In the suburbs of Dublin, each Christmas brings a noticeable increase in scramblers and quad bikes.
They buzz in distant fields. They shoot up pathways, endangering pedestrians and riders alike.
There are complaints, and some Dublin city councillors have been listening.
Councillors for the South Central area of the city have passed at least six motions on the issue at meetings of the council and the area’s joint policing committee since June.
But nothing was done last year to curb the use of scramblers or quad bikes.
And early on Christmas morning, 16-year-old independent.ie/irish-news/news/kind-loving-young-lad-killed-in-christmas-bike-tragedy-34314748.html”>Warren Kenny died after his new scrambler motorbike collided with another in Cherry Orchard. He was a popular young footballer, and hundreds attended his funeral. His death caused an outcry for new legislation.
Now, residents, local youth groups, councillors and Dublin City Council are coming together to support young people in the area, and to see if they can keep what happened to Kenny from happening to anyone else.
Accidents Waiting to Happen
People Before Profit councillor Bríd Smith has raised the need to tackle the problem time and time again since the summer.
She’s had a number of motions on the issue passed. Some called for a sub group to deal with the issue, others called for obstructions to block the use of quads on certain public spaces.
She has often brought up the problems with scramblers and quads in the Cherry Orchard and Ballyfermot area. She’s used the term “an accident waiting to happen” on more than one occasion.
“It does two things,” she says. “It puts the lives of young people in danger, but it also creates a huge antisocial element in the estates.”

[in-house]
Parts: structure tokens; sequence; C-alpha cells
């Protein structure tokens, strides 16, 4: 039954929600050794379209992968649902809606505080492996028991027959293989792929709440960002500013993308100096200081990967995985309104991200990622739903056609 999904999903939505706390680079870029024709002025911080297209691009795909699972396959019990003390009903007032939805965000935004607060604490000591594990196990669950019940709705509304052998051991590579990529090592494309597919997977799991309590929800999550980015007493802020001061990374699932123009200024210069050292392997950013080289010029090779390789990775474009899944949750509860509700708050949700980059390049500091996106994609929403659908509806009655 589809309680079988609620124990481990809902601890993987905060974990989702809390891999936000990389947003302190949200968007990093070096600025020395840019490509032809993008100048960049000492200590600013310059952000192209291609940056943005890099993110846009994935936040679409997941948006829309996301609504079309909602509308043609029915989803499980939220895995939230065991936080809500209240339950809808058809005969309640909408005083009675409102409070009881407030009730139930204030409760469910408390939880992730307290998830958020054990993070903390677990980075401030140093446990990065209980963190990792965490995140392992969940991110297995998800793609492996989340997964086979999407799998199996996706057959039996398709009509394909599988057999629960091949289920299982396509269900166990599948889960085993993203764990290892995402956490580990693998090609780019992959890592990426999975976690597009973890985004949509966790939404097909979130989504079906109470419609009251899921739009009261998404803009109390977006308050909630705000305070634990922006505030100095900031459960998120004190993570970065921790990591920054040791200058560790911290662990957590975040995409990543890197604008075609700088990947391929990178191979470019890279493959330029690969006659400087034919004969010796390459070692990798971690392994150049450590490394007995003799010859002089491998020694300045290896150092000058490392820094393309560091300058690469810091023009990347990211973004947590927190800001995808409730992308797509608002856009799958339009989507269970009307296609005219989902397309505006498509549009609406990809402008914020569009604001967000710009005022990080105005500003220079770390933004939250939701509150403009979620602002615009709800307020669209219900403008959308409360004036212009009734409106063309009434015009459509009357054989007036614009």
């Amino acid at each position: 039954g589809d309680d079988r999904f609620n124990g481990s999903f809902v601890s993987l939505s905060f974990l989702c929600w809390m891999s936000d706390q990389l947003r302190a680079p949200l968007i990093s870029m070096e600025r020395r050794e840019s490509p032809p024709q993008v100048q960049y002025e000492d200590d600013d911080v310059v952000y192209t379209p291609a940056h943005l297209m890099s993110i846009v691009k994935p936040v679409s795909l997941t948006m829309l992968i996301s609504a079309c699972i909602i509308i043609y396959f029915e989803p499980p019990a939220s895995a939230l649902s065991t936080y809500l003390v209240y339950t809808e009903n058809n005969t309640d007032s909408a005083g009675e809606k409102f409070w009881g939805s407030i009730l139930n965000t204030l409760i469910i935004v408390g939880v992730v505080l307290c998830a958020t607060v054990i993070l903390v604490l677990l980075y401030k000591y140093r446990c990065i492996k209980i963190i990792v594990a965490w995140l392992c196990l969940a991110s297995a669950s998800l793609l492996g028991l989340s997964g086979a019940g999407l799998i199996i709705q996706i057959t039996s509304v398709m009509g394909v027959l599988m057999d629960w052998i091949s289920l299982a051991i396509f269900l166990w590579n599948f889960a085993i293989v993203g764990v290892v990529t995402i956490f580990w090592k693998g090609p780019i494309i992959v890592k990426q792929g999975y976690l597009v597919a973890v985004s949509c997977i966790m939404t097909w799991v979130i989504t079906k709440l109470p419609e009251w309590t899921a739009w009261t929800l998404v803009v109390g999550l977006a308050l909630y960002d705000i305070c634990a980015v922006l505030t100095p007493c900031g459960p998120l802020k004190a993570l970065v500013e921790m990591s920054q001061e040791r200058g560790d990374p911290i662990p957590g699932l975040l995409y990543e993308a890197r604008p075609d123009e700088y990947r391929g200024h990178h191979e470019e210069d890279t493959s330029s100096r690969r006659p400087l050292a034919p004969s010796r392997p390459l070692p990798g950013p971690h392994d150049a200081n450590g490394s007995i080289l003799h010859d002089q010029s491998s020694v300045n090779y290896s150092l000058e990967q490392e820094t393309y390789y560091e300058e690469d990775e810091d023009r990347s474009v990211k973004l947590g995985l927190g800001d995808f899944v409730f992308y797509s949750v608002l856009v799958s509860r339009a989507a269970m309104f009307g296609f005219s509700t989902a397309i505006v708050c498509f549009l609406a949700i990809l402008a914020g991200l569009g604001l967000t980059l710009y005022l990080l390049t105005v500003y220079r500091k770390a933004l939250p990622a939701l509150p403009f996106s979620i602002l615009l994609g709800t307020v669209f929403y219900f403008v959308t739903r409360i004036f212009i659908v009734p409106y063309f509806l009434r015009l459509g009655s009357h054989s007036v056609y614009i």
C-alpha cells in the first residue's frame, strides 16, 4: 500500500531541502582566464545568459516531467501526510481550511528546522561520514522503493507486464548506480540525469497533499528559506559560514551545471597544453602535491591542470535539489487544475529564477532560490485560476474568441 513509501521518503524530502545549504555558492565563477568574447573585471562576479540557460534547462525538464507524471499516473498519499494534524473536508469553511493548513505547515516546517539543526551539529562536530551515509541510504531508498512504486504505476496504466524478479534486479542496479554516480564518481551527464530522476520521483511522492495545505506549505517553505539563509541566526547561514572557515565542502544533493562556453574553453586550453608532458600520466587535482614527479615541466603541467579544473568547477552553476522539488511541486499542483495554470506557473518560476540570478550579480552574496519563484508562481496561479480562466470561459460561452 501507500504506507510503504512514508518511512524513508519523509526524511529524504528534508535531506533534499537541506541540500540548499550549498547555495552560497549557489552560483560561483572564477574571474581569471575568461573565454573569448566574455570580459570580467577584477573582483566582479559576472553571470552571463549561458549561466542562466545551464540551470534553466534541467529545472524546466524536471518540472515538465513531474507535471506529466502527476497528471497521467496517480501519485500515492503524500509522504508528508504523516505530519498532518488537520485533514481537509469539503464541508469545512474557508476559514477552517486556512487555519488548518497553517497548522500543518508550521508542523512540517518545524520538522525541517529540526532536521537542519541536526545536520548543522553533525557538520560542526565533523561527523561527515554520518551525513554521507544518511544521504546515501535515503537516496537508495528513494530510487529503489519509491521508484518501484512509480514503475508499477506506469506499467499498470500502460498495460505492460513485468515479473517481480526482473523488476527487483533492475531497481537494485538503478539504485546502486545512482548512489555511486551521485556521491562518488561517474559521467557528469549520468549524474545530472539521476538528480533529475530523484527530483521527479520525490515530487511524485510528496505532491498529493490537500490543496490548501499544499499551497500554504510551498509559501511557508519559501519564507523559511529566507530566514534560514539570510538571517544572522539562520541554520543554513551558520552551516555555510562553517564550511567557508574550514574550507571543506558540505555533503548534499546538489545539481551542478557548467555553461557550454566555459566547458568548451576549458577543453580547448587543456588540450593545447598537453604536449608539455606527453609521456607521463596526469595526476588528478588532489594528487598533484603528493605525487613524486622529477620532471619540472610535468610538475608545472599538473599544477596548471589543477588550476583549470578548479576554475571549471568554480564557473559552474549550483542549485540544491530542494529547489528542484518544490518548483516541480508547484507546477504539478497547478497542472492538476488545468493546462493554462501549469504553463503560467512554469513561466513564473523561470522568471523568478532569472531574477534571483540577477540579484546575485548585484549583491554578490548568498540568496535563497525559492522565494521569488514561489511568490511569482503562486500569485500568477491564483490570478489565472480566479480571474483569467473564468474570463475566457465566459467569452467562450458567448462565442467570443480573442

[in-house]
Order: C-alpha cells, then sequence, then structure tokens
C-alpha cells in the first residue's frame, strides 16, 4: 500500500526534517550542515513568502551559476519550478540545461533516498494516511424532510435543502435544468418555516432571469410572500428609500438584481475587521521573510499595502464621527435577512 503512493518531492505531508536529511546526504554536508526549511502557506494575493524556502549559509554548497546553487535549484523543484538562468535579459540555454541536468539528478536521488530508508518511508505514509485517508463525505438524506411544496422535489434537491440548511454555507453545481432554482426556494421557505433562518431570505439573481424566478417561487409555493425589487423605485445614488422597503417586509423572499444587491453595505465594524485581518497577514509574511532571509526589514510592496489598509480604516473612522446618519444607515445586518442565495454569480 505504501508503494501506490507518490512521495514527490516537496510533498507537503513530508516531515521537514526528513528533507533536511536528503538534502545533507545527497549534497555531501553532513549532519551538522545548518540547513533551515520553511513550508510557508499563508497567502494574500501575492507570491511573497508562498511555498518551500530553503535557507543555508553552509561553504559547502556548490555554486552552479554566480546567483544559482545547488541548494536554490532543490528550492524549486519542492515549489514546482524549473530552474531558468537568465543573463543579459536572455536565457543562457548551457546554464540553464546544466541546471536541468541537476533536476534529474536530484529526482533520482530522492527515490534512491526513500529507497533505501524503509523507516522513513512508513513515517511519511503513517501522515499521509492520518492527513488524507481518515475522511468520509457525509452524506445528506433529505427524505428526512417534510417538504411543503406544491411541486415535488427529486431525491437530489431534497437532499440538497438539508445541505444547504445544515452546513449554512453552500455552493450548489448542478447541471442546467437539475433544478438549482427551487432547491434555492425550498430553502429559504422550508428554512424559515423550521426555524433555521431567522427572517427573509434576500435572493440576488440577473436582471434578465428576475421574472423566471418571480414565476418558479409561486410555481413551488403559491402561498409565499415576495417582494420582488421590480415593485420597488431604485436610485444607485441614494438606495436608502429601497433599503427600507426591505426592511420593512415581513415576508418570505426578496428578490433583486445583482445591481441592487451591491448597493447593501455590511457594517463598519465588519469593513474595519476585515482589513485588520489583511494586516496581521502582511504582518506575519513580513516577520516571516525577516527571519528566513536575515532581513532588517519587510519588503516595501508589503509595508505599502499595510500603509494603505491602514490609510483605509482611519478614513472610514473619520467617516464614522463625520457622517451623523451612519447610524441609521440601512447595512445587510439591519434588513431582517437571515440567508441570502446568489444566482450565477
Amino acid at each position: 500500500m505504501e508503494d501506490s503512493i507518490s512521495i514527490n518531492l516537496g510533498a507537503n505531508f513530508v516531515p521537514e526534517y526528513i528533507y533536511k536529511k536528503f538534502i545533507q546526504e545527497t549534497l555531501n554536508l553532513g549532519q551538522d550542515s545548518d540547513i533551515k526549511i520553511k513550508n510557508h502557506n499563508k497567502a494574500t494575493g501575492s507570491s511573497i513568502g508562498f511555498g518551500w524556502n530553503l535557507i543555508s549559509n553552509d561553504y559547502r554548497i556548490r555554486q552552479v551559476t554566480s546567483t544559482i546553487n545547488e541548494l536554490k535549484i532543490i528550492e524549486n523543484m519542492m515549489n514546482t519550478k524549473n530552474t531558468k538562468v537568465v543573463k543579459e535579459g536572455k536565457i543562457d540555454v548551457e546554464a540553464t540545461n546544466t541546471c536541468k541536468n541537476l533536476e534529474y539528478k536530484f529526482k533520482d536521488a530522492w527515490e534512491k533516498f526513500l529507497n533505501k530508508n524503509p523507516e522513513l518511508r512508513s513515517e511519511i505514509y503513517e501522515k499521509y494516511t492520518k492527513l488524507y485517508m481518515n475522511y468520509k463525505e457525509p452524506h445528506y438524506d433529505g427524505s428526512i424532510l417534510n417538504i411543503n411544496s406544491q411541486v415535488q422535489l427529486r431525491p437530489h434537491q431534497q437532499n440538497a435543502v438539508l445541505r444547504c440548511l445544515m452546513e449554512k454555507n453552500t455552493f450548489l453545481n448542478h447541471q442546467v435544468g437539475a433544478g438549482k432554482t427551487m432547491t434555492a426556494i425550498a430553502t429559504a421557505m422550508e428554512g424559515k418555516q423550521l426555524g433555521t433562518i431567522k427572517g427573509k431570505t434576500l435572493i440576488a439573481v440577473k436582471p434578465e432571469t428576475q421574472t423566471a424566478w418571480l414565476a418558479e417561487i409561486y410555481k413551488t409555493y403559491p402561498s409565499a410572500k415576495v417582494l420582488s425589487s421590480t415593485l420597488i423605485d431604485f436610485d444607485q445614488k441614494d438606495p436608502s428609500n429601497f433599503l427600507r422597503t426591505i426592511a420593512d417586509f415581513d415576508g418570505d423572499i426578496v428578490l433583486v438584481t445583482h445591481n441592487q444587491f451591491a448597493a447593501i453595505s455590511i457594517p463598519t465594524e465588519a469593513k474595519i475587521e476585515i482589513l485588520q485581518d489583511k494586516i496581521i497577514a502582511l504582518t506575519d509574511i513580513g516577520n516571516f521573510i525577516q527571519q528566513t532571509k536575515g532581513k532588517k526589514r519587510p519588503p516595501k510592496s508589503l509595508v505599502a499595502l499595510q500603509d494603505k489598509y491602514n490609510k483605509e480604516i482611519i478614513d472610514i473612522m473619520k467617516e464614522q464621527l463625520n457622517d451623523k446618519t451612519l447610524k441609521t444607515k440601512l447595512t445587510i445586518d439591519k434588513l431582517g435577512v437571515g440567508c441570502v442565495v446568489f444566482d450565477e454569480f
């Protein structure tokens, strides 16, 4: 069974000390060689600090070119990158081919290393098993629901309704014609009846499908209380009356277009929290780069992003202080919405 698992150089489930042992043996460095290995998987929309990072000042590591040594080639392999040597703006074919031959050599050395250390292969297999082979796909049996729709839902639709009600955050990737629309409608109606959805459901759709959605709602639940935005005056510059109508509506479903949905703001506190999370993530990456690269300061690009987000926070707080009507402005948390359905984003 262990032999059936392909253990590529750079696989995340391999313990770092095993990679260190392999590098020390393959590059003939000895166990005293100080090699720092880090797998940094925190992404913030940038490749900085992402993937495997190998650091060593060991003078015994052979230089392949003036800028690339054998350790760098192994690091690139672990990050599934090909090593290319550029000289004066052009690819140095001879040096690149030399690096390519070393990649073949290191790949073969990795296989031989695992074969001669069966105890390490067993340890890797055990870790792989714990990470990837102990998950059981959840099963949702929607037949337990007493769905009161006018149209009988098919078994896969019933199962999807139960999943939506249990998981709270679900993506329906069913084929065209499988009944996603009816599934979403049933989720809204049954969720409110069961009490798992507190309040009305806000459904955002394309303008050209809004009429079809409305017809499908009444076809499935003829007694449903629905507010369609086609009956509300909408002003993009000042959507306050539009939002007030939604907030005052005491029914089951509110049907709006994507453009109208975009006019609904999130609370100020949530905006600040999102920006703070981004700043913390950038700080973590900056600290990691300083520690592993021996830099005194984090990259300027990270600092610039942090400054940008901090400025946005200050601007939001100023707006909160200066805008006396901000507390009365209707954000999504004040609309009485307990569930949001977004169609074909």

Besides the safety issues that these vehicles pose, council management is concerned about the costs of frequently repairing damage to the area’s green spaces. And residents complain about being kept awake at night because of the noise of the bikes.
Addressing the Problem
The use of these bikes in public spaces is banned under the section three of the Parks and Open Spaces Bye-Laws 2011 and users should have a licence, insurance and road tax, in accordance with the Road Traffic Acts.
As Minister for Transport Paschal Donohoe pointed out earlier this month, it is up to Gardaí to enforce these laws.
That’s why, in the past, Smith was pushing for Gardaí to address the problem.
But now she’s changed tack.
“It’s very, very clear that [the Gardaí] aren’t going to stop these young fellas,” she said at last week’s South Central Area Committee meeting.
So at that meeting she put forward a motion calling for the council to give a section of land in Cherry Orchard for a motocross track.
This won’t completely resolve the issue, she says, but she believes that it will be a start.
The idea was welcomed by residents at a meeting in The Bungalow in Cherry Orchard last Thursday, she says. So far, it also has 450 likes on Facebook.
Tried and Tested
This isn’t the first time that the council has explored a sort of can’t-beat-them-join-them approach to neighbourhood scramblers.
In 2010, Dublin City Motocross Club and Dublin City Council opened the city’s first motocross track.
The parks department gave the club a site on Alfie Byrne Road in Clontarf, and stumped up €20,000. Breffni Construction donated the use of the machinery, and labour was given at cost price.
The motivation was the same: local youths were using their scramblers and quads on waste ground and football pitches. Brian Harte, chairman of the club, says the young bikers were unsupervised and often reckless.